Construction is one of the most dangerous professions. Each year there are thousands of injuries and deaths on construction sites. There are many factors that make construction a risky industry to work. Some of these reasons include the weather, large equipment, hazardous and large materials, and electrified wires. When accidents occur on a construction site they are often life-threatening. According to The United States Labor of Statistics, in 2017 over 20% of work-related deaths were in construction.
In order to reduce the number of injuries or deaths that occur each year, it is important to make improvements to safety protocols. It is easy to become complacent on any job, but the moment you do in construction is when accidents occur. Keeping safety top of mind is key to reducing accidents. Though construction standards have improved, making the industry safer than in years past, it is essential to take precautionary measures to avoid serious injuries. Here are 4 ways to keep safety top of mind!
Talking frequently about safety will keep workers aware of potential safety hazards. Occupational Safety and Health Administration, OSHA, offers certification in safety training. They offer various training opportunities depending on the level of training required for your position. Online courses are available at osha.com or there are many companies that offer classroom style OSHA certification. Additionally, there are apps that your site supervisor can download that track safety training and topics. In the event of an emergency have a CPR/First Aid certified person on-site at all times. This person can get a life-threating situation under control prior to the first response team arriving on the scene. American Red Cross also has an app that provides information on how to handle common first aid emergencies.
Provide proper safety attire, also known as, personal protection equipment to your employees. This shows the value you place on safety. It also demonstrates your concern for the health and wellbeing of workers. Personal protection equipment can include, boots, hard hats, hearing protection, safety goggles, harnesses, gloves to name a few. Safety gear can protect you from a fall or from equipment falling on you, chemical burn, protect your vision and hearing, and prevent you from being exposed to hazardous materials.
Follow OSHA/Safety Guidelines
Following safety guidelines can sometimes feel unnecessary. However, they are put in place to protect you and your employees. Therefore, you should consider designating an employee to be accountable for safety. This way one person is responsible to monitor training and recertification, stay up to date on OSHA Guidelines, create on-site safety plans, and keep an inventory of first aid kits. Develop a job-site specific safety plan for each project. Keep a copy on-site and require each subcontractor to submit their own plan. Furthermore, evaluate job-sites frequently for potential risks. Review job site tasks and perform a job site safety analysis to discuss the potential hazards with the team. Don’t hesitate to remove someone from the site if they aren’t following guidelines. You can also consider outsourcing to a safety professional. They can develop a job-site specific safety plan, monitor your construction project, and provide a regular safety report.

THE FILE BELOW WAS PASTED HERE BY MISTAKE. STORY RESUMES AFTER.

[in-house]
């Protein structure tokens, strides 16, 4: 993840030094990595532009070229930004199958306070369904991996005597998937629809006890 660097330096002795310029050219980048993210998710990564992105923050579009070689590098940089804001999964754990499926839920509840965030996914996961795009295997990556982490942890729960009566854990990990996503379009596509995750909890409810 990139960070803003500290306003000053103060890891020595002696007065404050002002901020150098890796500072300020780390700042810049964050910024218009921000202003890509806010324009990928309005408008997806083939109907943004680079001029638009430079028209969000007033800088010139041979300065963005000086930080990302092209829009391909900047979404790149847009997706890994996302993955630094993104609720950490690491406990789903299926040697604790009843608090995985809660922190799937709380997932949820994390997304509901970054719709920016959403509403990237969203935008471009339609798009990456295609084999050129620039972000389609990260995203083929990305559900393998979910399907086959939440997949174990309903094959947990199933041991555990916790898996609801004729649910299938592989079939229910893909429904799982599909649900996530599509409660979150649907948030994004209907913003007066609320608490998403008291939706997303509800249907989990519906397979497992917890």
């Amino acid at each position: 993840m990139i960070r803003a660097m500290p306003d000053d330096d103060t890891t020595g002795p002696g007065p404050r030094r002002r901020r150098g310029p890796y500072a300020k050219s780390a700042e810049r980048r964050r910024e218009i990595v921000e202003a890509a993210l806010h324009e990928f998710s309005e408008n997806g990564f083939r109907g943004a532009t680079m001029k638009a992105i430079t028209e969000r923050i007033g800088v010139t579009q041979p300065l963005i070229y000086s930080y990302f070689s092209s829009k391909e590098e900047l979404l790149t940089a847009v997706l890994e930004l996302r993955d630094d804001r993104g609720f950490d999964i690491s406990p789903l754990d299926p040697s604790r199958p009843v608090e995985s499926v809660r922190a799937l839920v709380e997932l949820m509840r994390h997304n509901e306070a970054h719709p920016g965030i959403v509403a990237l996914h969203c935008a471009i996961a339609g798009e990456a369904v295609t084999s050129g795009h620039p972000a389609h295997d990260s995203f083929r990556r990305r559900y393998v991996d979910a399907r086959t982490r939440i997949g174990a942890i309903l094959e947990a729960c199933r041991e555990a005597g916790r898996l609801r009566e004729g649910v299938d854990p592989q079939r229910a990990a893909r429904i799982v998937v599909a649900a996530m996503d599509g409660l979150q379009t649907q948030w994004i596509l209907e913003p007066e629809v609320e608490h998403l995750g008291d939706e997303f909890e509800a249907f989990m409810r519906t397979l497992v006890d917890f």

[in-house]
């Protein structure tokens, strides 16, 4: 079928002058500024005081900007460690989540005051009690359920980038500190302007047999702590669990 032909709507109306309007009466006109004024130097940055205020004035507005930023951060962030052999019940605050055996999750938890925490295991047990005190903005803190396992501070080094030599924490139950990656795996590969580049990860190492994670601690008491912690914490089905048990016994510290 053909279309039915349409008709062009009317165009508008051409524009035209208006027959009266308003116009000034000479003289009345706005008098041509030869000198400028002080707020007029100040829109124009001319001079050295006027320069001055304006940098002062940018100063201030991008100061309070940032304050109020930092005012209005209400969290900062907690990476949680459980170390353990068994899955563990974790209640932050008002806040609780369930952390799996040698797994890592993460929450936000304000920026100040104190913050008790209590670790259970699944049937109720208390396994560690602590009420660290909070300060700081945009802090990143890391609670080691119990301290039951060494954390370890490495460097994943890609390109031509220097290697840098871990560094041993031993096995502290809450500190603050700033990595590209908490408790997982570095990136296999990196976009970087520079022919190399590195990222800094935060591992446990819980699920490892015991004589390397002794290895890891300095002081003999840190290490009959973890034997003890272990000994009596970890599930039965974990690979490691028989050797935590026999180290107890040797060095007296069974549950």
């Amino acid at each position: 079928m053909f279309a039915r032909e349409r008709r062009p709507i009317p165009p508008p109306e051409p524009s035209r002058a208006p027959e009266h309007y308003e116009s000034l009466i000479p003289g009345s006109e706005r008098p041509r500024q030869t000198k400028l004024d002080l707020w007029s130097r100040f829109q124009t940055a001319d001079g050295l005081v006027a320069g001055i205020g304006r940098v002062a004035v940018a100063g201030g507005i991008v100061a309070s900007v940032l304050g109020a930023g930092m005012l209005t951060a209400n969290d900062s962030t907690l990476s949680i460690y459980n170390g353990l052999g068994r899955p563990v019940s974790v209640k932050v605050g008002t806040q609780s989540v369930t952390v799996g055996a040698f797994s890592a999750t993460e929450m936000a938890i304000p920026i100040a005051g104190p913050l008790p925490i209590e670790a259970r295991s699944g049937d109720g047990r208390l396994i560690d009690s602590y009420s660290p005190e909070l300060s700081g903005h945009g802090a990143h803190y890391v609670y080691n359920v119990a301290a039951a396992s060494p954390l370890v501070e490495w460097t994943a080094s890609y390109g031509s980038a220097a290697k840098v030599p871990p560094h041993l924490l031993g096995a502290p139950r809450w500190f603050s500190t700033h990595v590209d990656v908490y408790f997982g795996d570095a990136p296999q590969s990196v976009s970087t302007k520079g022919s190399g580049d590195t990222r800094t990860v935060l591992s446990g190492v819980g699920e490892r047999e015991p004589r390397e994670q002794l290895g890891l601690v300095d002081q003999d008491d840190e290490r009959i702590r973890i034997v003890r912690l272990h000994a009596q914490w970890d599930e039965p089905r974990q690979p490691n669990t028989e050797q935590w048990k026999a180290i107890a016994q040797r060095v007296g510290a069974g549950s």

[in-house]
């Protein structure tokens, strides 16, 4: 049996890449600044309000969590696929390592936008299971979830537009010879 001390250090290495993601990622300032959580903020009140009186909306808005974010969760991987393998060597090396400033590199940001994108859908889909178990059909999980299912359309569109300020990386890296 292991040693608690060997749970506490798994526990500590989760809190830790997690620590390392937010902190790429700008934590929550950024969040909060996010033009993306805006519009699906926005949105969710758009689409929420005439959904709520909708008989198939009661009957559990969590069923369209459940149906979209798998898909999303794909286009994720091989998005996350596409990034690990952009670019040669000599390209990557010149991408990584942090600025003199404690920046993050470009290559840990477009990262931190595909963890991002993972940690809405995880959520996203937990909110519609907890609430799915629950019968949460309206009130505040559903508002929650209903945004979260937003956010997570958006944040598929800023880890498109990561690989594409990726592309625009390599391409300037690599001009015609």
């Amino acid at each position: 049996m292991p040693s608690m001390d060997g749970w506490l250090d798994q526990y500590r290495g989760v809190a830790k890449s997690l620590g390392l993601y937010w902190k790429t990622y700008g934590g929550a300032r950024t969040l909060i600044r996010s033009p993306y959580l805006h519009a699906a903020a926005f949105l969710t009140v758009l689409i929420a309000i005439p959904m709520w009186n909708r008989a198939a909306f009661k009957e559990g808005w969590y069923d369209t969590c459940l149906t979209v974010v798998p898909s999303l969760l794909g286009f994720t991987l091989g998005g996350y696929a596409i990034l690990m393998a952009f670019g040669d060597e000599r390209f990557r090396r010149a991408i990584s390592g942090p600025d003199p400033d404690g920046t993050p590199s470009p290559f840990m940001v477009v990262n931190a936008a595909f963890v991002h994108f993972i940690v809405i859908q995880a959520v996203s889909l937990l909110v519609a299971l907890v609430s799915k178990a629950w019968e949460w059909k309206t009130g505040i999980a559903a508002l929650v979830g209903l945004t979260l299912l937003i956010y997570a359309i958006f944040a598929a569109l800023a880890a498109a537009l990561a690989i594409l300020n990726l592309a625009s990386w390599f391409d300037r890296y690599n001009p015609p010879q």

Technology is a great way to improve your safety culture. There are many apps available that can track safety meetings, incidents, safety discussions and more. iAuditor is an app that is used worldwide. It allows you to create checklists, track inspections, and build reports to name a few. As I mentioned above, the American Red Cross has a mobile app that can provide tips on First Aid and send weather alerts. Weather can play a large part in safety. Extreme temperatures of heat and cold can put outdoors workers at risk. OSHA has a Heat Safety Tool app that will send reminders about taking protective measures. There are many other apps that are available to download for phones and tablets.
Keeping safety top of mind is imperative to reducing incidents and maintaining a safe job site. Train all employees to follow OSHA guidelines, provide the essential safety gear and technology, frequently evaluate safety risks, and make improvements when necessary.